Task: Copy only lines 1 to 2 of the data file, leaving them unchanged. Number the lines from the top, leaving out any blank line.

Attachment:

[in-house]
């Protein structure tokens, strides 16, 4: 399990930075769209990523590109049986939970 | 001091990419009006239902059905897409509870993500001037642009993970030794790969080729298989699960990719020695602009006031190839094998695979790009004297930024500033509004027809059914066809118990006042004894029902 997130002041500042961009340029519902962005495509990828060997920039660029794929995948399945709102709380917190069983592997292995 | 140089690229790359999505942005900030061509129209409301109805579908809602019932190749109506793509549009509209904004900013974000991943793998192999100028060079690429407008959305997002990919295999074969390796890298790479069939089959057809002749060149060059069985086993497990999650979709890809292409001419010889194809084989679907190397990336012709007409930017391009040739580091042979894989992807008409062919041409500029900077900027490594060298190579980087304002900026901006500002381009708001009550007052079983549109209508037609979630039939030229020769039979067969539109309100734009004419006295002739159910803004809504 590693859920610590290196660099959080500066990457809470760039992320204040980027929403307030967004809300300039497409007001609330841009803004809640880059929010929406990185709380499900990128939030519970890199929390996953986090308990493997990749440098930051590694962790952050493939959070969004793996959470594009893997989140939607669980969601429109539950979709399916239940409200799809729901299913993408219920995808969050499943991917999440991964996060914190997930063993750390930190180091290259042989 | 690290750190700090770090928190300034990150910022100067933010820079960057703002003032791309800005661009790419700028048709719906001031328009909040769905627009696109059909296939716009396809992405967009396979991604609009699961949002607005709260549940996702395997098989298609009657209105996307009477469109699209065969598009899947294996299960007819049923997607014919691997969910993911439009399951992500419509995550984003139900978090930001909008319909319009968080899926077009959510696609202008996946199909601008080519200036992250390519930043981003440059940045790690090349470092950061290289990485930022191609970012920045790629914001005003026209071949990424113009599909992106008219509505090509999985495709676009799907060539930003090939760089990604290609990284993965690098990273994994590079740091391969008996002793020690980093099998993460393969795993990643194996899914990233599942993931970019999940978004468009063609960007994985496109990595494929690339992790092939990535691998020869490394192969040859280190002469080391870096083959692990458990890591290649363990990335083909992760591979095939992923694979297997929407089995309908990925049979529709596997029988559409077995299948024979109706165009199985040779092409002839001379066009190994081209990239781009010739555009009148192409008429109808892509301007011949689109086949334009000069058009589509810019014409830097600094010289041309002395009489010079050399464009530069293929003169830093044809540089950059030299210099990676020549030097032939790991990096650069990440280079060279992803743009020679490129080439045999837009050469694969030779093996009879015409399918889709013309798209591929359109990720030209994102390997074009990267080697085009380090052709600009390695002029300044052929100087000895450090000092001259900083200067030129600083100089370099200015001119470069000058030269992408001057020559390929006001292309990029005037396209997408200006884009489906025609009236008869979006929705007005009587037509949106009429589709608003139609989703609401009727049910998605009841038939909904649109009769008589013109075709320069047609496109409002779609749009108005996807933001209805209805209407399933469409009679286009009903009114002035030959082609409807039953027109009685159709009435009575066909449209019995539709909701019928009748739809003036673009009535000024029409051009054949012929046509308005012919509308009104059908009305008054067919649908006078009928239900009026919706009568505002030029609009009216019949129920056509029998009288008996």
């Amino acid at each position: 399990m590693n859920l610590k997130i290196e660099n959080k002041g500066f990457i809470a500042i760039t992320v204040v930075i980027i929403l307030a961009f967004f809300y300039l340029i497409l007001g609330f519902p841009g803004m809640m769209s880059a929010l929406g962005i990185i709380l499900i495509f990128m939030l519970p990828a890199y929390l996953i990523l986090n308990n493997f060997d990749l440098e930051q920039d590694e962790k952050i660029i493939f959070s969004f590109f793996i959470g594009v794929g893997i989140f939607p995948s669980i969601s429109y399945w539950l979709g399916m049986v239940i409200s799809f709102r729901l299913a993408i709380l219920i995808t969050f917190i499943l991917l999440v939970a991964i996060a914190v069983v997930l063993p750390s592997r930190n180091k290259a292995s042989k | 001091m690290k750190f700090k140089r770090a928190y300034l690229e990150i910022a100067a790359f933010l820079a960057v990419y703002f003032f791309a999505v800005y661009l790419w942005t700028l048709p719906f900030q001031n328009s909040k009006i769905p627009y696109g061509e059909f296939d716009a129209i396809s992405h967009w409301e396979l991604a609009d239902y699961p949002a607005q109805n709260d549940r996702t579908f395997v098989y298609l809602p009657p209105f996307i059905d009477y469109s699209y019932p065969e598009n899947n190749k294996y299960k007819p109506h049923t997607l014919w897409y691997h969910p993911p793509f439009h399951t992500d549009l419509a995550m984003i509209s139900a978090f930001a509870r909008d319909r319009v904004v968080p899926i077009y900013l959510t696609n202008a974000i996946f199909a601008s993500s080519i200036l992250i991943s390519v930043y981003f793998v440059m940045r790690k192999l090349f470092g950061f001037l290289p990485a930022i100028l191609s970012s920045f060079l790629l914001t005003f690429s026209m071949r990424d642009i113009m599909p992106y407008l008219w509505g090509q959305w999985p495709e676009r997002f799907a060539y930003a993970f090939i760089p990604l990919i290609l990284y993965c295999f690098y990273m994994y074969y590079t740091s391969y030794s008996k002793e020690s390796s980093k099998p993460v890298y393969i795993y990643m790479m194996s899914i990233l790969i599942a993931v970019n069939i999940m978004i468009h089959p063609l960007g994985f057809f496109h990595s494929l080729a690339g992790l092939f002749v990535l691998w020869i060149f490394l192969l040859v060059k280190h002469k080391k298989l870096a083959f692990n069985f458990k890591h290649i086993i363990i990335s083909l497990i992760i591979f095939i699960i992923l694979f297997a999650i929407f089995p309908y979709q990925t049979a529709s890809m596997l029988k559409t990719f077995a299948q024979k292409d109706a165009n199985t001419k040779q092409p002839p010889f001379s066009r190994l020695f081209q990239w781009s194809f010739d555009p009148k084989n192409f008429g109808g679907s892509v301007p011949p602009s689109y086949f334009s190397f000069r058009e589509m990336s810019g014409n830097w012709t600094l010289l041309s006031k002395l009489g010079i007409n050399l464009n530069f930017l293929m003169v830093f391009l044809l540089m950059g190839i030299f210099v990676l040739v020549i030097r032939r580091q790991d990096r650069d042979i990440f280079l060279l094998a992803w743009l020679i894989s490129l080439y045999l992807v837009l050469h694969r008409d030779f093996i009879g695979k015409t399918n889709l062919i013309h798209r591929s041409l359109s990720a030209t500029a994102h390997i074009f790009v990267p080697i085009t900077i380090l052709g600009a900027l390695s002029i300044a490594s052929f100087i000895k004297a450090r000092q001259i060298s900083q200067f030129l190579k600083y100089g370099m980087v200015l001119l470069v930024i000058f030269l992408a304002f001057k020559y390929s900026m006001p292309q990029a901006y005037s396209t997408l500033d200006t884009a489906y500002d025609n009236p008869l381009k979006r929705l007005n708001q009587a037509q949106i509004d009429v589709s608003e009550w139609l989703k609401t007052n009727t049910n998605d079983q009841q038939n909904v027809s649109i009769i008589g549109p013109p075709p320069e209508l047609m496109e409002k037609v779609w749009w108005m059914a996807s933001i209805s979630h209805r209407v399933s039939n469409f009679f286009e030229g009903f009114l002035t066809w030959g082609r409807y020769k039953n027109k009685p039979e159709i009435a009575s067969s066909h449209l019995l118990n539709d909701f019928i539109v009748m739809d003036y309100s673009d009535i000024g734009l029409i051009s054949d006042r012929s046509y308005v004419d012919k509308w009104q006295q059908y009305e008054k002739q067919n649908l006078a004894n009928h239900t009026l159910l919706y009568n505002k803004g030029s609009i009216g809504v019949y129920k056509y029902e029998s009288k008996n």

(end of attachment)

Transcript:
[in-house]
């Protein structure tokens, strides 16, 4: 399990930075769209990523590109049986939970 | 001091990419009006239902059905897409509870993500001037642009993970030794790969080729298989699960990719020695602009006031190839094998695979790009004297930024500033509004027809059914066809118990006042004894029902 997130002041500042961009340029519902962005495509990828060997920039660029794929995948399945709102709380917190069983592997292995 | 140089690229790359999505942005900030061509129209409301109805579908809602019932190749109506793509549009509209904004900013974000991943793998192999100028060079690429407008959305997002990919295999074969390796890298790479069939089959057809002749060149060059069985086993497990999650979709890809292409001419010889194809084989679907190397990336012709007409930017391009040739580091042979894989992807008409062919041409500029900077900027490594060298190579980087304002900026901006500002381009708001009550007052079983549109209508037609979630039939030229020769039979067969539109309100734009004419006295002739159910803004809504 590693859920610590290196660099959080500066990457809470760039992320204040980027929403307030967004809300300039497409007001609330841009803004809640880059929010929406990185709380499900990128939030519970890199929390996953986090308990493997990749440098930051590694962790952050493939959070969004793996959470594009893997989140939607669980969601429109539950979709399916239940409200799809729901299913993408219920995808969050499943991917999440991964996060914190997930063993750390930190180091290259042989 | 690290750190700090770090928190300034990150910022100067933010820079960057703002003032791309800005661009790419700028048709719906001031328009909040769905627009696109059909296939716009396809992405967009396979991604609009699961949002607005709260549940996702395997098989298609009657209105996307009477469109699209065969598009899947294996299960007819049923997607014919691997969910993911439009399951992500419509995550984003139900978090930001909008319909319009968080899926077009959510696609202008996946199909601008080519200036992250390519930043981003440059940045790690090349470092950061290289990485930022191609970012920045790629914001005003026209071949990424113009599909992106008219509505090509999985495709676009799907060539930003090939760089990604290609990284993965690098990273994994590079740091391969008996002793020690980093099998993460393969795993990643194996899914990233599942993931970019999940978004468009063609960007994985496109990595494929690339992790092939990535691998020869490394192969040859280190002469080391870096083959692990458990890591290649363990990335083909992760591979095939992923694979297997929407089995309908990925049979529709596997029988559409077995299948024979109706165009199985040779092409002839001379066009190994081209990239781009010739555009009148192409008429109808892509301007011949689109086949334009000069058009589509810019014409830097600094010289041309002395009489010079050399464009530069293929003169830093044809540089950059030299210099990676020549030097032939790991990096650069990440280079060279992803743009020679490129080439045999837009050469694969030779093996009879015409399918889709013309798209591929359109990720030209994102390997074009990267080697085009380090052709600009390695002029300044052929100087000895450090000092001259900083200067030129600083100089370099200015001119470069000058030269992408001057020559390929006001292309990029005037396209997408200006884009489906025609009236008869979006929705007005009587037509949106009429589709608003139609989703609401009727049910998605009841038939909904649109009769008589013109075709320069047609496109409002779609749009108005996807933001209805209805209407399933469409009679286009009903009114002035030959082609409807039953027109009685159709009435009575066909449209019995539709909701019928009748739809003036673009009535000024029409051009054949012929046509308005012919509308009104059908009305008054067919649908006078009928239900009026919706009568505002030029609009009216019949129920056509029998009288008996």